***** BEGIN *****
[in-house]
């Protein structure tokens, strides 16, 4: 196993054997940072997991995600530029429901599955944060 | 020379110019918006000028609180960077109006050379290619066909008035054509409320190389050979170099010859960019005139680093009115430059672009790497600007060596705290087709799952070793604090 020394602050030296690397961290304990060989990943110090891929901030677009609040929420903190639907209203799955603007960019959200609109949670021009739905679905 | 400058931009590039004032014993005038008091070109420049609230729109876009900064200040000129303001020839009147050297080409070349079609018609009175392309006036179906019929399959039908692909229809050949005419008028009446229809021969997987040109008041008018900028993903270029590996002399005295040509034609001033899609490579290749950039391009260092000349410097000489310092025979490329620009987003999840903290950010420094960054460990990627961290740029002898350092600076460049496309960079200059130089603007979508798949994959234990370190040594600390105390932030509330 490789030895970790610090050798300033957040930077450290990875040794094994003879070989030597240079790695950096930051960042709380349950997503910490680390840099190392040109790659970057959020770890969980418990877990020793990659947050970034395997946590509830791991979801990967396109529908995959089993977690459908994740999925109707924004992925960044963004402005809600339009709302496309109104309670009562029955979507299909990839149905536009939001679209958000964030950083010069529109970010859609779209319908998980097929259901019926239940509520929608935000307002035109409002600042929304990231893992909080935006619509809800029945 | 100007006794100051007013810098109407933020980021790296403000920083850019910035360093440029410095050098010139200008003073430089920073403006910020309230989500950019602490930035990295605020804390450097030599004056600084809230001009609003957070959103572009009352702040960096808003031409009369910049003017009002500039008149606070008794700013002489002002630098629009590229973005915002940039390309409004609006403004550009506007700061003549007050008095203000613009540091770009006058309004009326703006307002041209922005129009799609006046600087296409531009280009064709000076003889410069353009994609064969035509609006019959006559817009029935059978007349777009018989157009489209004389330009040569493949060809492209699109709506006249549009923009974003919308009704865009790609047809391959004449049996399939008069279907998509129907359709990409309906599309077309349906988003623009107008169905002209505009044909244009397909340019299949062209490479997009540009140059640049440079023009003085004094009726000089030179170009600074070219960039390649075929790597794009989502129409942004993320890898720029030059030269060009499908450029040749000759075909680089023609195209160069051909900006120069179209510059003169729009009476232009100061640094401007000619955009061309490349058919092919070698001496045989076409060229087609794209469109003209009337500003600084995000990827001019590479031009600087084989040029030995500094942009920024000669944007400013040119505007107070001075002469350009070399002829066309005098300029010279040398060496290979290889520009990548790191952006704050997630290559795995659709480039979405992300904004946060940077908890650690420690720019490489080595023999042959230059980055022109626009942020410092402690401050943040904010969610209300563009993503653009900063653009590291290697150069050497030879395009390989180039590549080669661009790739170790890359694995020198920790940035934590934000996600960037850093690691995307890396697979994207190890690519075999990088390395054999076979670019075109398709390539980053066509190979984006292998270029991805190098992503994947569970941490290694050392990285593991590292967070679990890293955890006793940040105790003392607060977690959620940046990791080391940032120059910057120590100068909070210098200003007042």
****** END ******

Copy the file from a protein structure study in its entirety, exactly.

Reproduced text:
[in-house]
């Protein structure tokens, strides 16, 4: 196993054997940072997991995600530029429901599955944060 | 020379110019918006000028609180960077109006050379290619066909008035054509409320190389050979170099010859960019005139680093009115430059672009790497600007060596705290087709799952070793604090 020394602050030296690397961290304990060989990943110090891929901030677009609040929420903190639907209203799955603007960019959200609109949670021009739905679905 | 400058931009590039004032014993005038008091070109420049609230729109876009900064200040000129303001020839009147050297080409070349079609018609009175392309006036179906019929399959039908692909229809050949005419008028009446229809021969997987040109008041008018900028993903270029590996002399005295040509034609001033899609490579290749950039391009260092000349410097000489310092025979490329620009987003999840903290950010420094960054460990990627961290740029002898350092600076460049496309960079200059130089603007979508798949994959234990370190040594600390105390932030509330 490789030895970790610090050798300033957040930077450290990875040794094994003879070989030597240079790695950096930051960042709380349950997503910490680390840099190392040109790659970057959020770890969980418990877990020793990659947050970034395997946590509830791991979801990967396109529908995959089993977690459908994740999925109707924004992925960044963004402005809600339009709302496309109104309670009562029955979507299909990839149905536009939001679209958000964030950083010069529109970010859609779209319908998980097929259901019926239940509520929608935000307002035109409002600042929304990231893992909080935006619509809800029945 | 100007006794100051007013810098109407933020980021790296403000920083850019910035360093440029410095050098010139200008003073430089920073403006910020309230989500950019602490930035990295605020804390450097030599004056600084809230001009609003957070959103572009009352702040960096808003031409009369910049003017009002500039008149606070008794700013002489002002630098629009590229973005915002940039390309409004609006403004550009506007700061003549007050008095203000613009540091770009006058309004009326703006307002041209922005129009799609006046600087296409531009280009064709000076003889410069353009994609064969035509609006019959006559817009029935059978007349777009018989157009489209004389330009040569493949060809492209699109709506006249549009923009974003919308009704865009790609047809391959004449049996399939008069279907998509129907359709990409309906599309077309349906988003623009107008169905002209505009044909244009397909340019299949062209490479997009540009140059640049440079023009003085004094009726000089030179170009600074070219960039390649075929790597794009989502129409942004993320890898720029030059030269060009499908450029040749000759075909680089023609195209160069051909900006120069179209510059003169729009009476232009100061640094401007000619955009061309490349058919092919070698001496045989076409060229087609794209469109003209009337500003600084995000990827001019590479031009600087084989040029030995500094942009920024000669944007400013040119505007107070001075002469350009070399002829066309005098300029010279040398060496290979290889520009990548790191952006704050997630290559795995659709480039979405992300904004946060940077908890650690420690720019490489080595023999042959230059980055022109626009942020410092402690401050943040904010969610209300563009993503653009900063653009590291290697150069050497030879395009390989180039590549080669661009790739170790890359694995020198920790940035934590934000996600960037850093690691995307890396697979994207190890690519075999990088390395054999076979670019075109398709390539980053066509190979984006292998270029991805190098992503994947569970941490290694050392990285593991590292967070679990890293955890006793940040105790003392607060977690959620940046990791080391940032120059910057120590100068909070210098200003007042």